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September 25th, 2008

Jason Wright recently sent me an advance copy of a preprint from his group that sums up the state of knowledge of the 27 multiple exoplanet systems that are currently known to orbit ordinary stars. It’s really quite remarkable, in scanning through the table of planets, how alien the systems are, how, on the whole, they are so unlike the solar system.

We’re fast approaching the tenth anniversary of the discovery of the three planets orbiting Upsilon Andromedae. I vividly remember setting up integrations of the outer two orbits in that system just after it was announced, and watching the eccentricities of planets “c” and “d” cycle through their huge (compared to solar system) variations. At that time, I had never bothered to give secular theory the slightest consideration (aww, that stuff was all worked out in the 18th century). It was a revelation to watch the orbits shimmer and vibrate as the integrator ticked off the centuries at the rate of a million years an hour.

As the multiple-planet business enters its second decade, emphasis is shifting toward the detection of systems with ever-lower planet masses. Ups And packs at least two thousand Earth masses into the inner several AU surrounding the star. HD 40307, by contrast has planets that start at only four times the mass of Earth.

As the planetary masses go down, so to do the signal strengths. The Upsilon Andromedae periodogram practically wears its planets on its sleeve, whereas nowadays, the surveys are likely combing though forests of tantalizing yet ambiguous peaks. Detectability increases with the square root of the number of observations, which exerts pressure to spend more telescope time on fewer stars.

From the standpoint of someone who’s interested in planet-planet dynamics, systems like Gliese 876, with its incredible signal-to-noise are clearly the most valuable. From the perspective of someone who’s interested in planet formation and the statistics of the galactic census, the systems with low-mass planets are a bigger deal. A single statistic that captures the relative value of a multiple-planet system could be expressed as:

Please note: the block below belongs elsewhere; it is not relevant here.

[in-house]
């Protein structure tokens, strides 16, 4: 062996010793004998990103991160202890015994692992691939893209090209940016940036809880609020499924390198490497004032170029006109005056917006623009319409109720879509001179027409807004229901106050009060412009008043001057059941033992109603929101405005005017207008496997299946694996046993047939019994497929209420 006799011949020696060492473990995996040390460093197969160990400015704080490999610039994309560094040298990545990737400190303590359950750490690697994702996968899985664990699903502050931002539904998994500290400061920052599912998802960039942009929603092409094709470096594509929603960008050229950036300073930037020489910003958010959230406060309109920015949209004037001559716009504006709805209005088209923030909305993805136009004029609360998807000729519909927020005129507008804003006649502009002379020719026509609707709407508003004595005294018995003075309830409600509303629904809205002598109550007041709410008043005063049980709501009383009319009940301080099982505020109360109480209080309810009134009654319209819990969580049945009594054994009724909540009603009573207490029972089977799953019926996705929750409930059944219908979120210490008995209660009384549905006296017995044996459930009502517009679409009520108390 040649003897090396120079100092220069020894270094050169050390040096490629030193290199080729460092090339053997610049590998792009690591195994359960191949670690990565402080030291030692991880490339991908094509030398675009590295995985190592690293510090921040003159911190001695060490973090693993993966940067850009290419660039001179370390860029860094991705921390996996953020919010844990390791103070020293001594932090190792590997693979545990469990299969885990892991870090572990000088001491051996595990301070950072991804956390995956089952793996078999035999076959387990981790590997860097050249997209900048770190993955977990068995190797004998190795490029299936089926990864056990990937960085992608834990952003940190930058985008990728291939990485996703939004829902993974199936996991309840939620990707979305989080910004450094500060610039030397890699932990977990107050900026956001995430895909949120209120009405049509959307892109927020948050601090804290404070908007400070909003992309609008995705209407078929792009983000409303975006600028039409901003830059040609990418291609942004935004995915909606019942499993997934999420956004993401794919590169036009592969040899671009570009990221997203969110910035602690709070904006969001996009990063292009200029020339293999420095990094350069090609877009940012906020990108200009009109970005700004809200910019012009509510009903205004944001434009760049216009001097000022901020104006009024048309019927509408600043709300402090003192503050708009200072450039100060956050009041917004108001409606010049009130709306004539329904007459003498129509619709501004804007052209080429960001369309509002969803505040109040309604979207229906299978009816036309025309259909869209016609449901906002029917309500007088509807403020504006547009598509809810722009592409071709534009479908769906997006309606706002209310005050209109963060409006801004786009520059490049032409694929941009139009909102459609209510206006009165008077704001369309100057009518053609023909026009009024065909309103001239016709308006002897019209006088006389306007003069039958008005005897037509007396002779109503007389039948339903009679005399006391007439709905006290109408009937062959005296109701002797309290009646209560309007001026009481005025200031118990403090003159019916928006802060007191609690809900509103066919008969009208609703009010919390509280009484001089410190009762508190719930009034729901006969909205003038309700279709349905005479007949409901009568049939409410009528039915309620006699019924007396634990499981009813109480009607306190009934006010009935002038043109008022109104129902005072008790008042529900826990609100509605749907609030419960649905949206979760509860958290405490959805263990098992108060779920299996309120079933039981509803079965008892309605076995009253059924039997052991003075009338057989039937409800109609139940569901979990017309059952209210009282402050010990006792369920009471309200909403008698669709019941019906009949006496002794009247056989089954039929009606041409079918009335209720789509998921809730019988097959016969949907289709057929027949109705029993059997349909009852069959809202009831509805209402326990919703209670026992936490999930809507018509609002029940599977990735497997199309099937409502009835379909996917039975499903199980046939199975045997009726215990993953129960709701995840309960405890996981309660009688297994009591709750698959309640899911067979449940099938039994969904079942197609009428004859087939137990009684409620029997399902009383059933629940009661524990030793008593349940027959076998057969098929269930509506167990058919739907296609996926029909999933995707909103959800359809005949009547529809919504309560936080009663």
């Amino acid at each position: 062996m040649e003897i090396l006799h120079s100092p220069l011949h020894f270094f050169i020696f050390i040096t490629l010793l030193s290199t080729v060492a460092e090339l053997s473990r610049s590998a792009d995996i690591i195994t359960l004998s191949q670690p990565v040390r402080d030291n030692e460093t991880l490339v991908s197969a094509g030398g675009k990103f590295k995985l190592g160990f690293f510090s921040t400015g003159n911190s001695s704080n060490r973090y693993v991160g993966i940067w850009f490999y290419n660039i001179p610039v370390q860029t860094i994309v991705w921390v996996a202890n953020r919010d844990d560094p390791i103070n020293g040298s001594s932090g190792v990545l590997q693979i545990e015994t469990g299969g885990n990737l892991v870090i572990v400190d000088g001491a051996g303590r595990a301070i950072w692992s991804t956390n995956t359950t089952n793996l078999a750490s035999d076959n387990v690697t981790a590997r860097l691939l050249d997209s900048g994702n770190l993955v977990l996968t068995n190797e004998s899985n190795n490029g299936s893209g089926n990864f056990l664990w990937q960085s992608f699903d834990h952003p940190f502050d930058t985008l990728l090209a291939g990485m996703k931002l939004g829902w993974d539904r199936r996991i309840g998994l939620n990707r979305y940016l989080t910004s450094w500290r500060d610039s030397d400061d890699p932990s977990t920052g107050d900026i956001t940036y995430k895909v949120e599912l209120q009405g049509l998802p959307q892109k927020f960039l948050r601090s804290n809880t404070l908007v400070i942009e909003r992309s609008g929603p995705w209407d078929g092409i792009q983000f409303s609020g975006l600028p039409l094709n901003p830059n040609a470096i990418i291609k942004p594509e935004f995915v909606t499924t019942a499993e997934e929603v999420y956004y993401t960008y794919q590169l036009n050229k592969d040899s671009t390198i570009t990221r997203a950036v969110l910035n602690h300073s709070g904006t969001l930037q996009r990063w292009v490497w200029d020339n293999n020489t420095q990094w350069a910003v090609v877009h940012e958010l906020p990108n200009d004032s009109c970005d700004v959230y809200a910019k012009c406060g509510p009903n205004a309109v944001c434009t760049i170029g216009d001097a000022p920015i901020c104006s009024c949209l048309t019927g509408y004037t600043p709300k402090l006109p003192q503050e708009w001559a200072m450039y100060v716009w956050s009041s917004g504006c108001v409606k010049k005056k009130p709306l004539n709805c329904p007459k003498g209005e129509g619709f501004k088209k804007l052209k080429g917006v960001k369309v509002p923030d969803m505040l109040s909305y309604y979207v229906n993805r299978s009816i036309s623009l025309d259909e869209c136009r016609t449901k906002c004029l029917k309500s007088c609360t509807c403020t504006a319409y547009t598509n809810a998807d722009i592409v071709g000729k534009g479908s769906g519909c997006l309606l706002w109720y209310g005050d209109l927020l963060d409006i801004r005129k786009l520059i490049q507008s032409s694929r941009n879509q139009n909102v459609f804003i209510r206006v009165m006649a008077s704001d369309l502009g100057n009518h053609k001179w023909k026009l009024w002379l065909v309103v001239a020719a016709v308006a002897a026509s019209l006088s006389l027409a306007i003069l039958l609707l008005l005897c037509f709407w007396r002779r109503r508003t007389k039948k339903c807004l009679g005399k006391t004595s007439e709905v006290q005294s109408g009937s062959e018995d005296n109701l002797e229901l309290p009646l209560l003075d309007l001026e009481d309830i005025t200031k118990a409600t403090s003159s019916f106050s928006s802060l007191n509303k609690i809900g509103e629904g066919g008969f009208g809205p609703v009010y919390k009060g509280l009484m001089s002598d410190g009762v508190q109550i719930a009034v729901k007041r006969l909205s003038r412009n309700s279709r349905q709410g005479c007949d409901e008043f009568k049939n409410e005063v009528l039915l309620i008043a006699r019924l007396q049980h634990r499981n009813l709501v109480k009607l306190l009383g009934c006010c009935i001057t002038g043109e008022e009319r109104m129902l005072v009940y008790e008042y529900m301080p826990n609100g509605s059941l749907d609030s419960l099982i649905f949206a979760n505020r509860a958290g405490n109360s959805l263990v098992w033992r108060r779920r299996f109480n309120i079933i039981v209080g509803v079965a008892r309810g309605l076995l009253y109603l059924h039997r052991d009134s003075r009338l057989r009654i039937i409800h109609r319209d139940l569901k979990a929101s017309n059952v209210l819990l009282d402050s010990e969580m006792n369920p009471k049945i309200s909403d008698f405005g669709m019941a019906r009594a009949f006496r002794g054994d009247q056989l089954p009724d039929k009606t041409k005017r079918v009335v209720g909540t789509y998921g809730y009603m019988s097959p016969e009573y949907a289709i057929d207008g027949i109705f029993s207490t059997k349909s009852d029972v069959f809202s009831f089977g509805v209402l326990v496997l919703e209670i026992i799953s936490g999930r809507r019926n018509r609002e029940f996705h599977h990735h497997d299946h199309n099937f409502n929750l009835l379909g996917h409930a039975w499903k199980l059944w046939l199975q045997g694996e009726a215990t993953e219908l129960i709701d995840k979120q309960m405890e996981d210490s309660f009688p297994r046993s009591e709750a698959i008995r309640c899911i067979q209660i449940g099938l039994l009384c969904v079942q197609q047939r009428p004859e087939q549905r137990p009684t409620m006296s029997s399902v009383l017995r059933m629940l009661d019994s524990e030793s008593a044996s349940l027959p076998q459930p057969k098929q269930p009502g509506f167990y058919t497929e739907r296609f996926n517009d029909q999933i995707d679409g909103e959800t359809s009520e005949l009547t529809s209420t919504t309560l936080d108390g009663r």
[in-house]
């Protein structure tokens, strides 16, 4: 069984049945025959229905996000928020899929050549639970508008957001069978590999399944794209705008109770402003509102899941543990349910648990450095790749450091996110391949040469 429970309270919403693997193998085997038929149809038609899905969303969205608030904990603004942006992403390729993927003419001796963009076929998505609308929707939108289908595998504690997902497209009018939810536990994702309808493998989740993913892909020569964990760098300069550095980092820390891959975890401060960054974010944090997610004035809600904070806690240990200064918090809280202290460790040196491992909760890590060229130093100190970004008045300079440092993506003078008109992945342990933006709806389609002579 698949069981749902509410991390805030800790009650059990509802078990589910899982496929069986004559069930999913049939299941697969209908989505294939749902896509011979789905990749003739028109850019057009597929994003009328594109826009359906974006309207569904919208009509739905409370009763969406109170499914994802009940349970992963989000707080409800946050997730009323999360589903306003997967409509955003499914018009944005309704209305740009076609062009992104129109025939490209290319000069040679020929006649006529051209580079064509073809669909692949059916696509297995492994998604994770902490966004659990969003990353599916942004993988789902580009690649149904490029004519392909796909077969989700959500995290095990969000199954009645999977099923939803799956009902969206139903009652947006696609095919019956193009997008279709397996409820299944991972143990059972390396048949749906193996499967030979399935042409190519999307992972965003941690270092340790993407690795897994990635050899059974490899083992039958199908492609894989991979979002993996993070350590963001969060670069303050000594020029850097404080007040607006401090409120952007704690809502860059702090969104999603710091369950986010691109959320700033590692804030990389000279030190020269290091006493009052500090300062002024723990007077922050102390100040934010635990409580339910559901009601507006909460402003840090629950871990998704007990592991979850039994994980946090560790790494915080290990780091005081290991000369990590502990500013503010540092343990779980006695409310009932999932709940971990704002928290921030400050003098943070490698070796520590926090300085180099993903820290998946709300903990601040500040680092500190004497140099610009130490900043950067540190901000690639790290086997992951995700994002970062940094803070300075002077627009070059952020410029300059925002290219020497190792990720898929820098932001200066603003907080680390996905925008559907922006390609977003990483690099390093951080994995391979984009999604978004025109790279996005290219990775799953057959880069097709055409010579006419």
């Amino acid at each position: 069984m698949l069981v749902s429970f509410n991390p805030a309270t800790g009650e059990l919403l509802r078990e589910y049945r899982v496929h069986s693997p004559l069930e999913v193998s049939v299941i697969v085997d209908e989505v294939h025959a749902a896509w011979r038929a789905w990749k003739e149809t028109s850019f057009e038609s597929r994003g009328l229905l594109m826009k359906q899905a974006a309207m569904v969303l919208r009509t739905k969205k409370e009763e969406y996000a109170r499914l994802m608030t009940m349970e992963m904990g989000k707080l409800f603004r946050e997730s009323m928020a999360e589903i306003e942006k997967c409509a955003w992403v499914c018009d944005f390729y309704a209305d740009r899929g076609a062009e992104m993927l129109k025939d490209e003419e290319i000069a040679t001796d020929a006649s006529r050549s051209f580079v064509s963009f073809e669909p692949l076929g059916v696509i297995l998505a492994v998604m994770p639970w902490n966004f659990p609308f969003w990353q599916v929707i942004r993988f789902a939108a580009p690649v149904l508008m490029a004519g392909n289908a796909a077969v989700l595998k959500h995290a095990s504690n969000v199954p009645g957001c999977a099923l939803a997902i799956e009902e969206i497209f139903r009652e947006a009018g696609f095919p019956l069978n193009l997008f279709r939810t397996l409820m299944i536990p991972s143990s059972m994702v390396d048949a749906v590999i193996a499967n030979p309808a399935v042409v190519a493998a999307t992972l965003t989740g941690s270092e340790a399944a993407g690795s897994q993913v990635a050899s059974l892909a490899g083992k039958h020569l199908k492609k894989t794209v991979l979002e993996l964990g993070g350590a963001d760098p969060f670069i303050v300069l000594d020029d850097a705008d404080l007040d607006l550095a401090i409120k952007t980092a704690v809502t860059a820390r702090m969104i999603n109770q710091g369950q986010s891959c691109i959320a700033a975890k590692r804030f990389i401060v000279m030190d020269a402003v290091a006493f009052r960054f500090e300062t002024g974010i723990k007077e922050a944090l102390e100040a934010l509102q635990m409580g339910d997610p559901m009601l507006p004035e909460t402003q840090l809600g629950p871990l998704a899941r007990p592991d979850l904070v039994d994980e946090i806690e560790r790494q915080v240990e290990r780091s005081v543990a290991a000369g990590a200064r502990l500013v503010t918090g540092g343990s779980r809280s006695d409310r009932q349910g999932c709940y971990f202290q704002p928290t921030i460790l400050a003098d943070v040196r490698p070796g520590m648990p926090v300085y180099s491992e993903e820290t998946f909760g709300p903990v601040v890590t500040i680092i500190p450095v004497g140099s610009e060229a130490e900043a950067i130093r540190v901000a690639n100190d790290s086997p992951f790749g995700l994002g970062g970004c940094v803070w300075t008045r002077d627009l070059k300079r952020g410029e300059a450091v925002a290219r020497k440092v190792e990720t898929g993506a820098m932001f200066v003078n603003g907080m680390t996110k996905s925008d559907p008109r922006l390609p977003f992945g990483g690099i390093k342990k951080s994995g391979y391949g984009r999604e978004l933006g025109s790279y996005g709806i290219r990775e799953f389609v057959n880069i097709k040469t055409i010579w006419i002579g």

Where the sum inside the root is over the planets in the system, and the quantities are the planetary masses, M, the rms of the residuals to the fit, $\sigma$, and the radial velocity half-amplitudes, K. The statistic seems to do a reasonable job of aggregating signal-to-noise and the potential for dynamical interaction, while simultaneously placing emphasis on lower mass planets. Plugging in the numbers, the known multiple-planet systems stack up with the following ranking:

Interestingly, the ranking seems to capture the vagaries of the press release industry pretty well. The top six multiple planet systems have all seen their names appear in the New York Times, in some cases on the front page:

HD 40307:

Gliese 581:

Gliese 876:

HD 69830:

Mu Arae:

55 Cancri:

Newsworthiness appears to run out, however, when the list reaches the two-planet system orbiting HD 190360:

Amazon, however, has kindly sponsored a link that puts it up for sale:

Now that flipping houses is passé…

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  1. October 13th, 2008 at 00:20 | #1

    Are any of these systems dynamically stable on billion year timescales?

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